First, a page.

The World's Best Mooring
You can rest easy now; the debate is over. The best mooring on the planet is in New Zealand's Bay of Islands at 35˚ 18' S, 174° 7' E. What, you think yours is better? Tell us why and win a party!
I awake in darkness and silence and almost imperceptible motion. The boat rocks and bobs an inch or two. On land, even such small movement would be cause for alarm, but on a mooring, boats are always alive like this.
At first light, I summon the will to leave my warm cocoon of bedding, wrapping myself in a sleeping bag for the five steps I take to reach my clothes in the main cabin. High pressure and clear skies have finally followed the worst spring storm that New Zealand’s seen in decades; it was caused by a giant low that sat in the Southern Ocean for a week, and the storm brought snow at lambing season, which decimated flocks. Clear nights are cool nights, and the pre-dawn cabin is 41 F, which is about as cold as it ever gets in the Bay of Islands.
Cool air against bare skin burns, but not for long.
Scandinavians tell me that there’s no such thing as bad weather, only improper clothing. I could add long underwear, but Levi’s and Polartec are enough until the sun brings warmth, though I do sometimes use a sleeping bag as a lap robe. Even in midwinter the temperature usually rises above 55 F, and today, in early October springtime, it will reach into the 60s F.
Dressed, I step to the companionway.
This morning, I’m facing the mountain to the east. Only 2,000 feet high, it’s small for a mountain but too big to be a hill in this country of hills. It’s sometimes shrouded by fog or cloud; this morning, its silhouette is razor sharp. One of the great pleasures of life on my mooring is watching light and shadow change on hills and water during the day.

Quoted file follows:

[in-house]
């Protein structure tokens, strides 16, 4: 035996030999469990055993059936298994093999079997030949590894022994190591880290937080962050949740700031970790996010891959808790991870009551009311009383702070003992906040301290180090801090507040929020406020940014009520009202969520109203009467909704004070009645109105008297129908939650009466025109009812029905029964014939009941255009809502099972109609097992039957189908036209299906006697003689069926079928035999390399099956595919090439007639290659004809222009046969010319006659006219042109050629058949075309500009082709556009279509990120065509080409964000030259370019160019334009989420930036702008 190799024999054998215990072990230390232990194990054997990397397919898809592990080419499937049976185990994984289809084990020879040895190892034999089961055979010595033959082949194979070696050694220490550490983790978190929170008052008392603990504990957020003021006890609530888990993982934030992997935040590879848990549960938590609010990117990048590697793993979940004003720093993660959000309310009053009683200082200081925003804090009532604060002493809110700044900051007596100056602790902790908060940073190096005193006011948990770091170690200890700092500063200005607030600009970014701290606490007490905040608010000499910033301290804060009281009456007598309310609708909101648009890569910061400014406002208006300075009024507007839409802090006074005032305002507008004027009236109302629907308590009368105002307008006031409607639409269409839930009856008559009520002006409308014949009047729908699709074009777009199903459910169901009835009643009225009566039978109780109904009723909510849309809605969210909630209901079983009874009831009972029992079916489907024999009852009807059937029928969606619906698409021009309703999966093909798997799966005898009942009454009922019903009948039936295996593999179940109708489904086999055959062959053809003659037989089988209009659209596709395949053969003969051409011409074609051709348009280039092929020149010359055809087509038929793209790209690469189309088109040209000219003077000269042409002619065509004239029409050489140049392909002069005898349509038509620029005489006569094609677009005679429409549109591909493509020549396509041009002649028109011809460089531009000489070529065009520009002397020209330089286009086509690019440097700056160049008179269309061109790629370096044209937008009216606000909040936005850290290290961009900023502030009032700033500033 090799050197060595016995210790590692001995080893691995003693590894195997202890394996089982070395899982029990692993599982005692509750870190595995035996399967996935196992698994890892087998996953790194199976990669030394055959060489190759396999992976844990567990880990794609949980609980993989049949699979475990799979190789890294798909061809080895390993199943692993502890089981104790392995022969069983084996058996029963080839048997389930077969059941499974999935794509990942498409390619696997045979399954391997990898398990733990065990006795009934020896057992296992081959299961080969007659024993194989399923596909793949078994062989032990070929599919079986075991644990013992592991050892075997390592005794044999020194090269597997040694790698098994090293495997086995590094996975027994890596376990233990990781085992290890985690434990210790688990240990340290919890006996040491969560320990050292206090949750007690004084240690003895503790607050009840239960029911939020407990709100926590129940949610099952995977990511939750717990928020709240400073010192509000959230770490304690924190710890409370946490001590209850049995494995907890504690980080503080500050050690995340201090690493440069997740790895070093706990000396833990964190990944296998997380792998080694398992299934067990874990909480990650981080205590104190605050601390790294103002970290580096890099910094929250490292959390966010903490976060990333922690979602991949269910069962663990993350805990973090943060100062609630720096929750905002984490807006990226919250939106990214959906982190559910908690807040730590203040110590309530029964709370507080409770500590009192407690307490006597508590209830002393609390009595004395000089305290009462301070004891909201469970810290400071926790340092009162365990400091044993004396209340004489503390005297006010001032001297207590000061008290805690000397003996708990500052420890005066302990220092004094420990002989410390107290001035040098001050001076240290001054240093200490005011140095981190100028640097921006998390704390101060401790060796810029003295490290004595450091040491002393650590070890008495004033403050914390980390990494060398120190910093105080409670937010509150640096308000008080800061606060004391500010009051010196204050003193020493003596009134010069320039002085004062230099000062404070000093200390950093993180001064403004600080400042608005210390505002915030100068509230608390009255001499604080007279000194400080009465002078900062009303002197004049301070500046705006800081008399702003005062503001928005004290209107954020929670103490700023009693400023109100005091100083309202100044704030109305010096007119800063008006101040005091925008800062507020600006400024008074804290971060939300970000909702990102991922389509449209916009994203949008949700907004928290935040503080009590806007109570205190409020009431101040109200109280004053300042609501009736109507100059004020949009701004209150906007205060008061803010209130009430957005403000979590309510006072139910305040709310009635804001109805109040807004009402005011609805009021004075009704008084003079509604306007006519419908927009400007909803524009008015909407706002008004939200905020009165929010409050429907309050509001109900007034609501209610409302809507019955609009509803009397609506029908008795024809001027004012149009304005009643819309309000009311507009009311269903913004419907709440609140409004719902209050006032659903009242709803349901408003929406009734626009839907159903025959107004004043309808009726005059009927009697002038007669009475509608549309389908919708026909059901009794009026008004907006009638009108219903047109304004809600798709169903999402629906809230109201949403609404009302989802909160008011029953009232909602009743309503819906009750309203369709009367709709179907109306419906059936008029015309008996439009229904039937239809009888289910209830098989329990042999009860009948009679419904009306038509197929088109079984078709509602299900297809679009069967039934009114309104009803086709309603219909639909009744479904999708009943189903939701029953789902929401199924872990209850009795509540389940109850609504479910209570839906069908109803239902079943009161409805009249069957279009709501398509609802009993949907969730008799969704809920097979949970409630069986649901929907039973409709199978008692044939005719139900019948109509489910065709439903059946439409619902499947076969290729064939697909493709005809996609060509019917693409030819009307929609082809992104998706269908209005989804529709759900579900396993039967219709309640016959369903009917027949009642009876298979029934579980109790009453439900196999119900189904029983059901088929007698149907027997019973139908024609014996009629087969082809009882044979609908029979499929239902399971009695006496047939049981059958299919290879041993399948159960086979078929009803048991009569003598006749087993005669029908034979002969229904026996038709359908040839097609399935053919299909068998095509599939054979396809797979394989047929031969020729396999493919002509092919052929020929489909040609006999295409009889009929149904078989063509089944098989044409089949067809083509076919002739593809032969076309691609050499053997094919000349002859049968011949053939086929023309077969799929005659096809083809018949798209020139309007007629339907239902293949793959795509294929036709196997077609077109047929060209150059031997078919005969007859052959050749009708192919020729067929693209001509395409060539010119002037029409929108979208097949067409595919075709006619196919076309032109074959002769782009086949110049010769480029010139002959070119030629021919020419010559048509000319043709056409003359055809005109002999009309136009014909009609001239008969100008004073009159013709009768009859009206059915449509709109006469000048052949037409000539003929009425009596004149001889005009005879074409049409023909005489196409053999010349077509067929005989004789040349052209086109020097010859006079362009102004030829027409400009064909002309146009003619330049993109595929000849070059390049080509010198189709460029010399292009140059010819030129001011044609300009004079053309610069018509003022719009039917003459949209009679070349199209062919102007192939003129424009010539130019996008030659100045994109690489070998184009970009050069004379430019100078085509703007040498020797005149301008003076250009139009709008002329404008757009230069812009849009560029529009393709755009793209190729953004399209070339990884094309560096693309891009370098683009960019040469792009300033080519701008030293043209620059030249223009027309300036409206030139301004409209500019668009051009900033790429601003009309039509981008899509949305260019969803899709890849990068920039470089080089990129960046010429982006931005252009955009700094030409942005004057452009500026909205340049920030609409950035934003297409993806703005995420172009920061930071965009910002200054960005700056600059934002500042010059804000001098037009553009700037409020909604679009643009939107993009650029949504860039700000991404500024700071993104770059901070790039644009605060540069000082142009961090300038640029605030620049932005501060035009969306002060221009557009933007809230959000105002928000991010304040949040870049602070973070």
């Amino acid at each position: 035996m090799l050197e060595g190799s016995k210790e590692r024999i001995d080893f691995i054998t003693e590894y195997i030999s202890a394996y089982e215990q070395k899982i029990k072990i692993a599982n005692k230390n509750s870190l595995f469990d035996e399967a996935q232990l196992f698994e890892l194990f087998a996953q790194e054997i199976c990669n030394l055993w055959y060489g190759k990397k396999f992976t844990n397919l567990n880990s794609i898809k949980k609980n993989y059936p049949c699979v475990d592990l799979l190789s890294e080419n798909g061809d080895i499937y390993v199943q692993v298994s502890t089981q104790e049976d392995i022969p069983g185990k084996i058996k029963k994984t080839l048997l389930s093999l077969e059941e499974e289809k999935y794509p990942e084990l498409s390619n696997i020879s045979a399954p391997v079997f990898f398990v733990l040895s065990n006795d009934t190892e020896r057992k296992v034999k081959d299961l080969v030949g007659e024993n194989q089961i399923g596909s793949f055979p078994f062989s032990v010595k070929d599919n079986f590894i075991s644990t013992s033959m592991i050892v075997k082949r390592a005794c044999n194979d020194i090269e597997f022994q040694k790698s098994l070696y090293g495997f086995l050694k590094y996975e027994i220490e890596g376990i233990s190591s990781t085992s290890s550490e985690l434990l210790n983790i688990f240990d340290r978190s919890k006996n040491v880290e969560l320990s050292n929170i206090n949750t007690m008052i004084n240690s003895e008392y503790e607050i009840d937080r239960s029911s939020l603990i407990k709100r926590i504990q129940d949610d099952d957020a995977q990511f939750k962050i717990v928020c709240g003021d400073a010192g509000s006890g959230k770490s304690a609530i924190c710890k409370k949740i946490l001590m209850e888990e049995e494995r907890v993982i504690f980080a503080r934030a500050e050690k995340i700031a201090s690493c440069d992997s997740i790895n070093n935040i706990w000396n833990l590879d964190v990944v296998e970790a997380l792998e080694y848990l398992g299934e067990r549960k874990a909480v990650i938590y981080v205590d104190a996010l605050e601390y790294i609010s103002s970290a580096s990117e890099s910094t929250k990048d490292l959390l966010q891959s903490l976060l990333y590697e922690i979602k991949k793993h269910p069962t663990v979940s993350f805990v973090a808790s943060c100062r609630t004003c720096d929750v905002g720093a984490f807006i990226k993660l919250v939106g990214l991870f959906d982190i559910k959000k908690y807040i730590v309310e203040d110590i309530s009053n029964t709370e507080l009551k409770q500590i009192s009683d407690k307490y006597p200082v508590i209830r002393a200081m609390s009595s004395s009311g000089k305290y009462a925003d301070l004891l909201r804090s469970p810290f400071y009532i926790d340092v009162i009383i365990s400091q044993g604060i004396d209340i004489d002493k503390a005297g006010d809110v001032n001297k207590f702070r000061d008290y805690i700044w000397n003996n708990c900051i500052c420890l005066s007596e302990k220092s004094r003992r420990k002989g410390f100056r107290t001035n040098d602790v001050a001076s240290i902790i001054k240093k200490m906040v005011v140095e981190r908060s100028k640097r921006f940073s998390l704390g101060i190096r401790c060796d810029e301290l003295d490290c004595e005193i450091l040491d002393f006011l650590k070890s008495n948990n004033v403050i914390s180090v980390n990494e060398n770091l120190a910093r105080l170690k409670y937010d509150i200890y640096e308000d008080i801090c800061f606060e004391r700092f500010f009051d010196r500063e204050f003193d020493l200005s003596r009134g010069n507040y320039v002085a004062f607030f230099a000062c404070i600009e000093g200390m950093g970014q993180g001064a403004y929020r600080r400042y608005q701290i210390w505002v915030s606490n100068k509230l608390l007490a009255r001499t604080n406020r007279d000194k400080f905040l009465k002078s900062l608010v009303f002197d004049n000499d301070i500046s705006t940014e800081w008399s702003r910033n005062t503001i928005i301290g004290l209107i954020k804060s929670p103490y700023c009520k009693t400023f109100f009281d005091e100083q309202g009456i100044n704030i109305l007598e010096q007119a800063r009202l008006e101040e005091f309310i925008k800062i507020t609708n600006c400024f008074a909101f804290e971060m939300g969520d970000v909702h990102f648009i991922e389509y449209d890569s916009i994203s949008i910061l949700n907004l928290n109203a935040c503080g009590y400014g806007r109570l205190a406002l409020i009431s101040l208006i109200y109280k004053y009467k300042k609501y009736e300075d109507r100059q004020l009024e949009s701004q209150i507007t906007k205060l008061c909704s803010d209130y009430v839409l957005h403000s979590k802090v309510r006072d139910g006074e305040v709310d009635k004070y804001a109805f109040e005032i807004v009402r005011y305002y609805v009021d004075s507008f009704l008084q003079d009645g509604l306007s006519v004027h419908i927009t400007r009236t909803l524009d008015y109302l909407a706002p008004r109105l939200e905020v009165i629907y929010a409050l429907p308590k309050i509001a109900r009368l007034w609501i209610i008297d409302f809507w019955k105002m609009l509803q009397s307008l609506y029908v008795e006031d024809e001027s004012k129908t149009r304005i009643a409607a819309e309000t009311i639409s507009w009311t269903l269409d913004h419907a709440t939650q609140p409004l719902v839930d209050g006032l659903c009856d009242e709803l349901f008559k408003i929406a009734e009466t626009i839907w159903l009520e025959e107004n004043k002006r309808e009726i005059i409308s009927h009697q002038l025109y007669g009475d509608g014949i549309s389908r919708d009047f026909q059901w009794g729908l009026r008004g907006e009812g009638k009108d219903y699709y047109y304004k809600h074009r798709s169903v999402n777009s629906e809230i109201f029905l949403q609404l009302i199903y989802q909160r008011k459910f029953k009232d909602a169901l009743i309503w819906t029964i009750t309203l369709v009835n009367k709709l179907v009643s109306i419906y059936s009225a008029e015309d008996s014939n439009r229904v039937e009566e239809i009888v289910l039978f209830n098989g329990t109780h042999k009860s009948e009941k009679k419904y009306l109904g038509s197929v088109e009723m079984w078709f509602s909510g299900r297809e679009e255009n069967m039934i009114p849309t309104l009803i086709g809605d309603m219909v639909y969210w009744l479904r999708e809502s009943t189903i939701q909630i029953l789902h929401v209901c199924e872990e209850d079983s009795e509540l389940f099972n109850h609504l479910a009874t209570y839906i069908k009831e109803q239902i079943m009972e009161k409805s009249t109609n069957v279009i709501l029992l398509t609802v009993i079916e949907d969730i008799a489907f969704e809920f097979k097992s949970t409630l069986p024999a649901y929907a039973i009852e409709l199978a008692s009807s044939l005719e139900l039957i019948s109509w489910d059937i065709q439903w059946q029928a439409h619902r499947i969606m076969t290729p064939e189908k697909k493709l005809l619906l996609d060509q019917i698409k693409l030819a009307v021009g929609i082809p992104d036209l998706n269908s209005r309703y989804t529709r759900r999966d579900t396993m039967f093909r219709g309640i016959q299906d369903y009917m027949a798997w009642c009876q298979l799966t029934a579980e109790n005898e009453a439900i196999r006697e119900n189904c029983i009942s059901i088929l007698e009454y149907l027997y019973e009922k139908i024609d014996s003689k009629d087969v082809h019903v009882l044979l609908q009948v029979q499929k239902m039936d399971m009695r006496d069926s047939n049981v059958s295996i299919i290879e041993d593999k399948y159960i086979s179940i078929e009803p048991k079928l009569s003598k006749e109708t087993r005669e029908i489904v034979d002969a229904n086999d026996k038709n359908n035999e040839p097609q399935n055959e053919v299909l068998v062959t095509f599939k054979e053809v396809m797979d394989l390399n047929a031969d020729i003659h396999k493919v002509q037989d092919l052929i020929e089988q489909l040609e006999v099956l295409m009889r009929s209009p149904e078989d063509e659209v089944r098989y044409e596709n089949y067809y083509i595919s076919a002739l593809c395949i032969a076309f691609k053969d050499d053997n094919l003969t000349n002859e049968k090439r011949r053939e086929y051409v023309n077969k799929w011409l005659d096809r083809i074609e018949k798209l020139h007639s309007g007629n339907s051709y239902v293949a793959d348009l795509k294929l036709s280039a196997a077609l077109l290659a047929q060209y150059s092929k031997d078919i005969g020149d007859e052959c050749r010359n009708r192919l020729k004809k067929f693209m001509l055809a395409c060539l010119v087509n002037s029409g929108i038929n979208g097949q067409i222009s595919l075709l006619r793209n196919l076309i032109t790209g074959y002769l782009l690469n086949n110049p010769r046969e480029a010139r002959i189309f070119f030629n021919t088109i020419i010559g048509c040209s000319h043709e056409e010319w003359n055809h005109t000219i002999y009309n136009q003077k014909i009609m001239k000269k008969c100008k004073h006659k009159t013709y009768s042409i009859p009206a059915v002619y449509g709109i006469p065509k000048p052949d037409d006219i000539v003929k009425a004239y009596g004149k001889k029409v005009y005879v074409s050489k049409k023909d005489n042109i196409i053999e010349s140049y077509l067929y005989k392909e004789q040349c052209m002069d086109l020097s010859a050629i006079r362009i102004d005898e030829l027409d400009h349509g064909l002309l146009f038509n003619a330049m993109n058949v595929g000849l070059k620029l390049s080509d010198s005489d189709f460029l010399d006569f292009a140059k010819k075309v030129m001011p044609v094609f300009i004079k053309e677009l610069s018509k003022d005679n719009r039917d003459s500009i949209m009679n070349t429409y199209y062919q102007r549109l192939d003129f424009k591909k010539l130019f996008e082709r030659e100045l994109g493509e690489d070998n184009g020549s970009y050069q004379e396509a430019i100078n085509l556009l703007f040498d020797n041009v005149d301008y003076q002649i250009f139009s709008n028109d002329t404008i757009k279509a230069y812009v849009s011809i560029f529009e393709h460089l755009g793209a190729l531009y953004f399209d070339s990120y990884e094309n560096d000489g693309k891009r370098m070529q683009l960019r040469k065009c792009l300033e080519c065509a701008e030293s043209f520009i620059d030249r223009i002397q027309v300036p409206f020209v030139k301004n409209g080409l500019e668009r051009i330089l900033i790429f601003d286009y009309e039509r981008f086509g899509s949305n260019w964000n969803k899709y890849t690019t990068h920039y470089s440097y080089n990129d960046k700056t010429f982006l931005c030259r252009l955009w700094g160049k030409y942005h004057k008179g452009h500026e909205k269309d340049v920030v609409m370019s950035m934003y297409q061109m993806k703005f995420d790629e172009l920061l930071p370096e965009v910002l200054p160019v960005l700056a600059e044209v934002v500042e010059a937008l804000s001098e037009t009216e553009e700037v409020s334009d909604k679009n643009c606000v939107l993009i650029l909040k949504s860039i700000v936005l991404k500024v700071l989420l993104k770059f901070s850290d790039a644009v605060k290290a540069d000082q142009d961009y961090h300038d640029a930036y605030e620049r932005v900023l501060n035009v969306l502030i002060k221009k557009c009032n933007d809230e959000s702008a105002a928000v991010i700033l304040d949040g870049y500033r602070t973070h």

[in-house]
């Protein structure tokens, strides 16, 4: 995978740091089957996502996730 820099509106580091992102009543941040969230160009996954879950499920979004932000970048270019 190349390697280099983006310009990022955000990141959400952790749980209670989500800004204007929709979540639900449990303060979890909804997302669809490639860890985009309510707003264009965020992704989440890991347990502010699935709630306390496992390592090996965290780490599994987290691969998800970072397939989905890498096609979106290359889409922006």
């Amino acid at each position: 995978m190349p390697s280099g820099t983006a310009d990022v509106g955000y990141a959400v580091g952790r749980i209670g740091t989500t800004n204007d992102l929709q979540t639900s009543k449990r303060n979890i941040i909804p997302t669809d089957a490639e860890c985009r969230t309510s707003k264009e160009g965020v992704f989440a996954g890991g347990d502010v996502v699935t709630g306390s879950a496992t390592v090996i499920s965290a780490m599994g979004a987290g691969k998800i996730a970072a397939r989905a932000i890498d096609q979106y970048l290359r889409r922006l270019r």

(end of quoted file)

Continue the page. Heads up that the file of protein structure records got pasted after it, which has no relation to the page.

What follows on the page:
A quarter of a mile away, silhouetted against the rising sun, is tiny, gumdrop-shaped Pine Tree Island.
The story is that early last century, a local settler planted seven pine trees on the islet, one for each of his children. He and they are dead now, but each time I look that way, I remember his loving gesture. And the roots of those trees are all that still holds the eroding island together.
A quarter of a mile in the other direction lies Opua Marina, the company from which I bought my mooring six years ago, after sailing across the Tasman Sea following the completion of my fourth circumnavigation in Sydney, Australia. I paid the duty on The Hawke of Tuonela, too, so that I don’t have to take her out of the country every year, although I’ve sailed to French Polynesia and back, to Tonga and Fiji and back, and made an 18-month fifth circumnavigation since then. Often during that circumnavigation, I missed my mooring and wished I were back on it. I’ve found unexpected contentment here. But contentment isn’t enough, and after a while I find myself thinking of the open ocean again.